‘Hesher’ offers us a Generation X fable: Hesher is a harbinger of T.J’s impending adulthood; a spectre of chaos; a spirit of mischief. There is a strange sort of heroism to Hesher’s stance; he knows all the shortcuts within his circumscribed realm, exuding a Zen-like calm as he unleashes carnage upon a world he despises; grasping its harsh logic and taking it as his credo. But Hesher doesn’t heal the family’s wounds and enrich their lives, which would no doubt have been the case if this were a mainstream take on guardian angel lore. Refreshingly devoid of sentiment or irony, ‘Hesher’ plays it straight; which is not to say there isn’t humour, it just isn’t allowed to consume the film’s serious core and undermine its intent. ‘Hesher’ offers a vibrant, visceral alternative to the slew of identikit indie films being churned out by the Sundance factory system.

 

Portman: shy, retiring wallflower

 

Jack Goes Boating (2010)

25 Apr

Philip Seymour Hoffman has largely been able to resist the lure of the money that is thrown at Oscar winners in the wake of attaining the industry’s highest accolade. While most other recipients pick up lucrative endorsements and take substandard roles that trade on their status, Hoffman has continued to make interesting theatrical and cinematic work since ‘Capote’ (2005) turned him into the most unlikely, and one suspects reluctant, of A-listers. Sure, he appeared in ‘Mission: Impossible III’ (2006) and ‘The Boat That Rocked’ (2009), but thankfully those have been anomalies in a post-Oscar run that has earned him two further nods from the Academy.

Based on Robert Glaudini’s play, Hoffman stars and directs in this tale of Jack (Hoffman), a solitary reggae enthusiast who works as a limo driver for his uncle, Frank (Richard Petrocelli). Feeling sorry for his plight, Jack’s friend and work colleague, Clyde (John Ortiz), sets him up with Connie (Amy Ryan), an equally ill-at-ease work colleague of Clyde’s wife, Lucy (Daphne Rubin-Vega). While Jack and Connie struggle to overcome their social awkwardness, Clyde and Lucy’s marriage is beginning to crumble, with Jack caught in the middle. In an attempt to impress Connie, Jack takes cookery lessons and learns to swim in order to take Connie boating in the summer.

Hoffman clearly paid close attention and learned some valuable lessons while working with some of modern cinema’s visionaries, as his directorial debuts exhibits the same keen eye for pace and framing as the Coens, Sidney Lumet and Paul Thomas Anderson. The camerawork is dynamic without sliding into ostentation, while music both diegetic and non-diegetic is used to heighten the emotional impact of several key scenes. The film’s gentle, reflective progression mirrors the tentative development of Jack and Connie’s relationship; Mott Hupfel’s cinematography adding warmth and texture to the wintery setting in much the same way it did in ‘The Savages’ (2007).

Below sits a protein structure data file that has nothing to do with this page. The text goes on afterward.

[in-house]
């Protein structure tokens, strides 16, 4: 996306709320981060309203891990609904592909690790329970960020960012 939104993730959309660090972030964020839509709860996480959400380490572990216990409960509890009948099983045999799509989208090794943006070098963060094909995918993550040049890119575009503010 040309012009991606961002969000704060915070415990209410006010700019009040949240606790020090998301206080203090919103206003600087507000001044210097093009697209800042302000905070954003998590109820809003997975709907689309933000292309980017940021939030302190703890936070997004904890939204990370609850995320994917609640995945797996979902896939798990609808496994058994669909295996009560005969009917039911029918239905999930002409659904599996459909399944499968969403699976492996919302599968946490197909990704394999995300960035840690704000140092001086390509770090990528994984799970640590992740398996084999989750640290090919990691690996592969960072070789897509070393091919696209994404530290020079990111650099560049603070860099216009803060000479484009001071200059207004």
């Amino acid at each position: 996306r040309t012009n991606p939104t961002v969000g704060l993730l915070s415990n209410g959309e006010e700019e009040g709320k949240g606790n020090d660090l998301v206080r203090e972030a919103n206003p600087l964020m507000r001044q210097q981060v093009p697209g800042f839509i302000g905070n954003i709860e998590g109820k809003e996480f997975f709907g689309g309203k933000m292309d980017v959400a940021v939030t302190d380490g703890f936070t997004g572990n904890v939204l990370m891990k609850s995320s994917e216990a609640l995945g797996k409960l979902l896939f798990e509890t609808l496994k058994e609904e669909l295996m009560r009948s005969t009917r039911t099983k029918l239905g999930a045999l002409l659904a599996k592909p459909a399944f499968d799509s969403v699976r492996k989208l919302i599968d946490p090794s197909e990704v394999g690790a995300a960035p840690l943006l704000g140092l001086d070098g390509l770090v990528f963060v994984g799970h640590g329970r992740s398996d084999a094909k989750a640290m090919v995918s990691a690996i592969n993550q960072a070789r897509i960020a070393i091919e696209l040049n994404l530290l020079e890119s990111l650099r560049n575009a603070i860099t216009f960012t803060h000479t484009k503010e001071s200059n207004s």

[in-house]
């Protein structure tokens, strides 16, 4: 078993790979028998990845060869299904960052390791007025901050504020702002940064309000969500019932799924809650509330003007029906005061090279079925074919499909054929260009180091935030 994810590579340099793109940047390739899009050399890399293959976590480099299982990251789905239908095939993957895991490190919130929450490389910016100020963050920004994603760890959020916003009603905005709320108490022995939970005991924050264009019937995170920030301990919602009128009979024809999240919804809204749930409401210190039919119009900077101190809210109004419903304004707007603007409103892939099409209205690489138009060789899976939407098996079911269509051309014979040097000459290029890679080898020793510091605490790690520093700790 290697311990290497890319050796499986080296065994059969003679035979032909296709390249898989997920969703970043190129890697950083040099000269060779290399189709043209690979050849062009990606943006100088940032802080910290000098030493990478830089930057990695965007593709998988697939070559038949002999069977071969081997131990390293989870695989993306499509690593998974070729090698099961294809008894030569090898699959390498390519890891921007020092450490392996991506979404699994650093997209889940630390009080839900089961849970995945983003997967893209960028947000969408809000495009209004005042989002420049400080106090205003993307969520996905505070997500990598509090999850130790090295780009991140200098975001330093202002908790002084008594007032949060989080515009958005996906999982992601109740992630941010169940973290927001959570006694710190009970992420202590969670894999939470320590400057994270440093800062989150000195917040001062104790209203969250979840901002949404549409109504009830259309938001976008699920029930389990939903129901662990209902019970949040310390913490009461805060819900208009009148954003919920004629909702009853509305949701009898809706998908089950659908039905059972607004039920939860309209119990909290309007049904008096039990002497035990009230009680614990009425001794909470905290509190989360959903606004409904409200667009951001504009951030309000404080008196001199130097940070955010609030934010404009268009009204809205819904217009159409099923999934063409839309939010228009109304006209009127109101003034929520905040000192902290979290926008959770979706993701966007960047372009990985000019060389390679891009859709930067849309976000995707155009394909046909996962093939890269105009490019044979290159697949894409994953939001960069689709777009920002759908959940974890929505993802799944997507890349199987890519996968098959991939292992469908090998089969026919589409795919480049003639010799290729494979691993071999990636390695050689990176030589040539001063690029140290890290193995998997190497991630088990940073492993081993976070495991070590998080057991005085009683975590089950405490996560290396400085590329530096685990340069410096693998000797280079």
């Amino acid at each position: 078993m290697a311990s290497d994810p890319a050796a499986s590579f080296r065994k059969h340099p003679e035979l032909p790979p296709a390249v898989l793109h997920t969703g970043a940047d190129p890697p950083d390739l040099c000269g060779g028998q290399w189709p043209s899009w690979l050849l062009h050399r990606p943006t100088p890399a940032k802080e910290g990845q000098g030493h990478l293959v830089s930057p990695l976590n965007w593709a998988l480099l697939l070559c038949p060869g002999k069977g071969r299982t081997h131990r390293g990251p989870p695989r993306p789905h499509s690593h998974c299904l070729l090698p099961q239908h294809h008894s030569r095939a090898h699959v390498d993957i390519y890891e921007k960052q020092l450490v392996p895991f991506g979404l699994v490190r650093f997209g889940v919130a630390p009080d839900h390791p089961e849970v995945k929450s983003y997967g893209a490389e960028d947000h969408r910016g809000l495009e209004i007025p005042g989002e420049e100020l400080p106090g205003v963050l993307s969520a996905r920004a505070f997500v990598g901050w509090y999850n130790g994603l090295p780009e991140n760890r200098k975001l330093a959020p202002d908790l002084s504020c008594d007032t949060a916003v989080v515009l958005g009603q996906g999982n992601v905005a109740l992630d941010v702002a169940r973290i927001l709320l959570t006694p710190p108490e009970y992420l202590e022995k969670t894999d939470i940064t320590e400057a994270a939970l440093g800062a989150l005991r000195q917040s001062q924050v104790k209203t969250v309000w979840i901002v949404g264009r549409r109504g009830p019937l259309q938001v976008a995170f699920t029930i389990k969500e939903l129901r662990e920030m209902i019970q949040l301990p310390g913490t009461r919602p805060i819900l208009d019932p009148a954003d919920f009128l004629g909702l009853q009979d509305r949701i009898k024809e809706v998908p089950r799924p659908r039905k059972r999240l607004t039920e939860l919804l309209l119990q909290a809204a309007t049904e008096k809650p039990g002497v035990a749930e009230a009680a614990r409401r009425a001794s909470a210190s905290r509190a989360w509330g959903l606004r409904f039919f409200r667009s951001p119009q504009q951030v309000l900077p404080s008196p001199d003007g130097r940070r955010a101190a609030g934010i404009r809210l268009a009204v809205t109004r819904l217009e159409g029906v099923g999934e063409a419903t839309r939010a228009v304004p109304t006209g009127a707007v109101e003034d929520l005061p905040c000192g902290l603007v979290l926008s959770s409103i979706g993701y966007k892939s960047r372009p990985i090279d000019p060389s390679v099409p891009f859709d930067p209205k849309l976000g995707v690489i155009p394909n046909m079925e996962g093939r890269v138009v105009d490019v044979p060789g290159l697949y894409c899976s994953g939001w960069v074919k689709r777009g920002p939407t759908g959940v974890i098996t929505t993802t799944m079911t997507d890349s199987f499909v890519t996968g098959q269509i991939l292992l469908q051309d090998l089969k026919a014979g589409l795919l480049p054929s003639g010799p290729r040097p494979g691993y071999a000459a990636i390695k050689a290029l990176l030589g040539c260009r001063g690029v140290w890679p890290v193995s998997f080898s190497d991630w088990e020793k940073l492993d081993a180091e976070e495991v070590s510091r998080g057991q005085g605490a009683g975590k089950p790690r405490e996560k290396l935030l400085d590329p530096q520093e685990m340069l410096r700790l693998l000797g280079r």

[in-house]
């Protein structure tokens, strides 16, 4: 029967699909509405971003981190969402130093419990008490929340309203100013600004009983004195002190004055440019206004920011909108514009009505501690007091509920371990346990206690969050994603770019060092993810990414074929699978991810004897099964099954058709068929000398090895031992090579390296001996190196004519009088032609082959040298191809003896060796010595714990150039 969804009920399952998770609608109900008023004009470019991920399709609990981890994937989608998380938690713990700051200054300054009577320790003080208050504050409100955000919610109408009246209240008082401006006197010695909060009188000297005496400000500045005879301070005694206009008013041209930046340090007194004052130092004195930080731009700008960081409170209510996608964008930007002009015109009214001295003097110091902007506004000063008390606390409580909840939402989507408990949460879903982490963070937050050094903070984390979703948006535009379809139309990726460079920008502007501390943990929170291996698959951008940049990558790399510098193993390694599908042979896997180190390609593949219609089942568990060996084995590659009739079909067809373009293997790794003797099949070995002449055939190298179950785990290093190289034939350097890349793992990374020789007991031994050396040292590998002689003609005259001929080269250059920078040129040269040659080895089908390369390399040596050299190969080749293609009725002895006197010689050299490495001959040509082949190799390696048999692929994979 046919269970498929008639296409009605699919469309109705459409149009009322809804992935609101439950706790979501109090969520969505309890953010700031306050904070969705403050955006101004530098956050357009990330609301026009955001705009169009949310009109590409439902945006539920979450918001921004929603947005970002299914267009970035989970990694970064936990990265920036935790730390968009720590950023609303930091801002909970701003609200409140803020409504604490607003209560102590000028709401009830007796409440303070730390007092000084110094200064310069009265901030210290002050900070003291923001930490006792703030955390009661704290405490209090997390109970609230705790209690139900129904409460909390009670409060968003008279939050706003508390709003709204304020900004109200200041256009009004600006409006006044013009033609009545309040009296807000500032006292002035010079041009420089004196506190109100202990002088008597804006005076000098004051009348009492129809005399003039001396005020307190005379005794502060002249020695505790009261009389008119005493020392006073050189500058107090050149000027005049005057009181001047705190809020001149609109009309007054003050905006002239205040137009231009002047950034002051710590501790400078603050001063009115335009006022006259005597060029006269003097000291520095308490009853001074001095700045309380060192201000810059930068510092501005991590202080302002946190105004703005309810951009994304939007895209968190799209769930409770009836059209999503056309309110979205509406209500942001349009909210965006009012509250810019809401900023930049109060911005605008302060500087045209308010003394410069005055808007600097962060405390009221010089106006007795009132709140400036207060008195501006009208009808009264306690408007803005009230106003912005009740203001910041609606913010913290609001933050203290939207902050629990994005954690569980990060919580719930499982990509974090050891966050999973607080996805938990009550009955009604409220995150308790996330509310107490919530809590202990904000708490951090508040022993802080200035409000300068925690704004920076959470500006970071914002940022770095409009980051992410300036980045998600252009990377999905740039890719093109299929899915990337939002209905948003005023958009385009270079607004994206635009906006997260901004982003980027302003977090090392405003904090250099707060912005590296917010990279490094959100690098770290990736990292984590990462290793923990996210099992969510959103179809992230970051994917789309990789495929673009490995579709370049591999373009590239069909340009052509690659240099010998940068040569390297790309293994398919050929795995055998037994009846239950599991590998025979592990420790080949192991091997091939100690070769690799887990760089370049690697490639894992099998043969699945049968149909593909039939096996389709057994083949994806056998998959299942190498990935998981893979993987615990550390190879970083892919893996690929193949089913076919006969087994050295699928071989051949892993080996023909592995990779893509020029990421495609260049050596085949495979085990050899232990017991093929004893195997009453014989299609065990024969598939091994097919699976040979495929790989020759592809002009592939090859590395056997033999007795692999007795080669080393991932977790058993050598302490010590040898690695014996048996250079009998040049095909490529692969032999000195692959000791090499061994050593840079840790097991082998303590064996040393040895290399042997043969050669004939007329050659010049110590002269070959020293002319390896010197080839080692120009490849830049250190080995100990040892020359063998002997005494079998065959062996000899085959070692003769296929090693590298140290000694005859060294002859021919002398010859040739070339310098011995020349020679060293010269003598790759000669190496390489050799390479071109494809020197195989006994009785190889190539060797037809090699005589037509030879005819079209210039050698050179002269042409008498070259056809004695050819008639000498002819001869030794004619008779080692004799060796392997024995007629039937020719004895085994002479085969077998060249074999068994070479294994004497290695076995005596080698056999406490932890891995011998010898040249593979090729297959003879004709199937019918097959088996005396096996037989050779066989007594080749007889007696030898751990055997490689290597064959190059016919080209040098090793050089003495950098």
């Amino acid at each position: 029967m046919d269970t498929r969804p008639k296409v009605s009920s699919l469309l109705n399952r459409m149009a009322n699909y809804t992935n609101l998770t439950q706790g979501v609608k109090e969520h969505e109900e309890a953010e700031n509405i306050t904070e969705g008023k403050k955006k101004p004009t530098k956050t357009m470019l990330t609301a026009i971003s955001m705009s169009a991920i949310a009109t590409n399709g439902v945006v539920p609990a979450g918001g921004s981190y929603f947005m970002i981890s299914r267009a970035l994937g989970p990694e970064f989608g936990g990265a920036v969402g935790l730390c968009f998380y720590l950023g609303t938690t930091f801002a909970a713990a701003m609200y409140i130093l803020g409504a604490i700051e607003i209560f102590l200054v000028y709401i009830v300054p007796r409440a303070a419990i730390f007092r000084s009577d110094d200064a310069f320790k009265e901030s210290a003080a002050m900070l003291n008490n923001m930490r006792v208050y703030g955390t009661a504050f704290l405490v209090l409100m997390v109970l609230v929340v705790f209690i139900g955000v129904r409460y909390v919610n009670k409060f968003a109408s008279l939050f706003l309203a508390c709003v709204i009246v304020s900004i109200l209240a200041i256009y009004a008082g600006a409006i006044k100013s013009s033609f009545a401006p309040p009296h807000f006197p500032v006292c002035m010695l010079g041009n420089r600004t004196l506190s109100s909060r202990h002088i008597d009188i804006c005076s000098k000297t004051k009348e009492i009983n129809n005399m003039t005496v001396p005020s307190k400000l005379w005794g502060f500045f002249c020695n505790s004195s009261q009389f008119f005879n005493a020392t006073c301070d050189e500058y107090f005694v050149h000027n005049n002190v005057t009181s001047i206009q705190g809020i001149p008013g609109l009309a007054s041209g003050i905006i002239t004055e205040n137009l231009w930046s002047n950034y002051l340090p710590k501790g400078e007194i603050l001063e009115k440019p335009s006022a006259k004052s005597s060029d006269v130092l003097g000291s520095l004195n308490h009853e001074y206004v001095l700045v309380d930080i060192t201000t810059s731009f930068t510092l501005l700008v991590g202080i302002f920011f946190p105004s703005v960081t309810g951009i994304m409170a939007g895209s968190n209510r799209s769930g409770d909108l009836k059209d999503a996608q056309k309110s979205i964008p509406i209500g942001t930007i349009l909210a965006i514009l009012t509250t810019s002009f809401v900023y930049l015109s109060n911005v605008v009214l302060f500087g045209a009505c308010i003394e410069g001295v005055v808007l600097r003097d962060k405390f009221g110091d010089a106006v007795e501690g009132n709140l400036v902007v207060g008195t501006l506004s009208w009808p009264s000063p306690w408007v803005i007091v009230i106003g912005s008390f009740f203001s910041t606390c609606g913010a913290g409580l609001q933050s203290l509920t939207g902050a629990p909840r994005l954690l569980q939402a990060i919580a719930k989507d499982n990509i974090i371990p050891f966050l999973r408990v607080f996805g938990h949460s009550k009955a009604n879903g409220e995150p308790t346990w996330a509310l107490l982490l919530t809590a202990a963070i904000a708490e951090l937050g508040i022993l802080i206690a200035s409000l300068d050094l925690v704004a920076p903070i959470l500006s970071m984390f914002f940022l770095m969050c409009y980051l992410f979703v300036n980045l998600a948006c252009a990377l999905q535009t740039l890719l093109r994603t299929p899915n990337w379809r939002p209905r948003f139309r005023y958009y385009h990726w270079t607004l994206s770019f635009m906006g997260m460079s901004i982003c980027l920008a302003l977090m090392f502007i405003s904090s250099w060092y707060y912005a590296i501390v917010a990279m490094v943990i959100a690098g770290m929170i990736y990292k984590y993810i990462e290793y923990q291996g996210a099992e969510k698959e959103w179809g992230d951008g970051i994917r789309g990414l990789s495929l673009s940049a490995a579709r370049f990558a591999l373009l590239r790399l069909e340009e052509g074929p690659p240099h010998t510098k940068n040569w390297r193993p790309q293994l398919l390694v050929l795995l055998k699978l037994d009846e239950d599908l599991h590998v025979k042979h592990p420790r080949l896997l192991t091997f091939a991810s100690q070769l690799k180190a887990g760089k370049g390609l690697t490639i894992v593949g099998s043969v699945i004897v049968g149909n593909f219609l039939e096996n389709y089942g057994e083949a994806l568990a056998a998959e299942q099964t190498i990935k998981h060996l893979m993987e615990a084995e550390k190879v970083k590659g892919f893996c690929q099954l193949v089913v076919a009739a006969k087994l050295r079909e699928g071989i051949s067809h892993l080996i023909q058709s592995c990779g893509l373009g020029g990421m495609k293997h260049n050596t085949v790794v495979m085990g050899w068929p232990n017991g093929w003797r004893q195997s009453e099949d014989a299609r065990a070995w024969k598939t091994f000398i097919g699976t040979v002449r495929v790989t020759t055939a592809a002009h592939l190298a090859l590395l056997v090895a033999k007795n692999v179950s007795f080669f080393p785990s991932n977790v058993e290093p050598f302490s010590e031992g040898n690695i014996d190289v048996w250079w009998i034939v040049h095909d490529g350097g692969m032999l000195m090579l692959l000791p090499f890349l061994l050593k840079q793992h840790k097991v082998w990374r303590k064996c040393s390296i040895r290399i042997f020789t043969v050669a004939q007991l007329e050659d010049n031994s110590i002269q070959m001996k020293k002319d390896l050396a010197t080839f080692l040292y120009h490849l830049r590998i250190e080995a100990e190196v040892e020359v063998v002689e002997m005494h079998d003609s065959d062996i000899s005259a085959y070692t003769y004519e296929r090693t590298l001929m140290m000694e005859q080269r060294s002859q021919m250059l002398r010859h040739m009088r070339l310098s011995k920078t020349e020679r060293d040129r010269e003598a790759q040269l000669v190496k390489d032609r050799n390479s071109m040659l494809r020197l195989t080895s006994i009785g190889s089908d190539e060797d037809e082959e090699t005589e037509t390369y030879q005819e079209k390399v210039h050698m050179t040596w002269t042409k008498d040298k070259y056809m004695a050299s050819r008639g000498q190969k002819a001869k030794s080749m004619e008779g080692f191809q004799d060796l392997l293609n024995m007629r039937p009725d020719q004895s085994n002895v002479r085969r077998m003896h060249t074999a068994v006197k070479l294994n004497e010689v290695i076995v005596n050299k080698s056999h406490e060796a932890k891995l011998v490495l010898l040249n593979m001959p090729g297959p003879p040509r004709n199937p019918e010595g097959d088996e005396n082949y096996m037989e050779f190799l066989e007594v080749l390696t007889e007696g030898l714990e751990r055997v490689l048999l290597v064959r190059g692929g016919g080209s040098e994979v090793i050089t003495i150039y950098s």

Like ‘The Savages’, ‘Jack Goes Boating’ is steered by two captivating lead performances. Hoffman portrays a monosyllabic character that would have blended into the scenery in lesser hands, using an array of physical pointers – from his persistent nervous cough to his half-hearted adoption of a ‘Rasta’ look – to elucidate Jack’s nature. Jack is the latest in a long line of psychologically complex roles that have earned Hoffman the title of ‘Greatest Actor of his Generation’. Connie is an inherently eccentric character that Ryan’s charm prevents from being ‘kooky’: a designation which demands that actresses who fail to conform to accepted standards of beauty revert to ditzy theatrics. Ortiz and Vega reprise their roles in the play, portraying Jack and Connie’s support system with an aplomb borne of an exhaustive familiarity with and deep fondness for the characters. Ortiz and Hoffman’s interplay provides a refreshing change from the dynamic of most onscreen male friendships, openly expressing their feelings and providing emotional support for each other through their hardships.

‘Jacks Goes Boating’ is a romantic comedy with a grip on reality; a touching study of people struggling to find a place where they fit; a beautiful paean to shyness, and a moving essay on maladjustment. It features moments of Solondz-esque humour that elicit uneasy laughs, as well as showing the heart-warming landmarks of Jack and Connie’s budding love. The film dispenses with moralizing and pseudo-inspirational schmaltz to deliver its message: in a cutthroat world where sensitivity is an impediment, we must overcome the tiny obstacles that seem insurmountable in our heads and prevent us all from achieving so much, as these everyday triumphs are what define us in the end.

The much-vaunted nudity proved to be a letdown.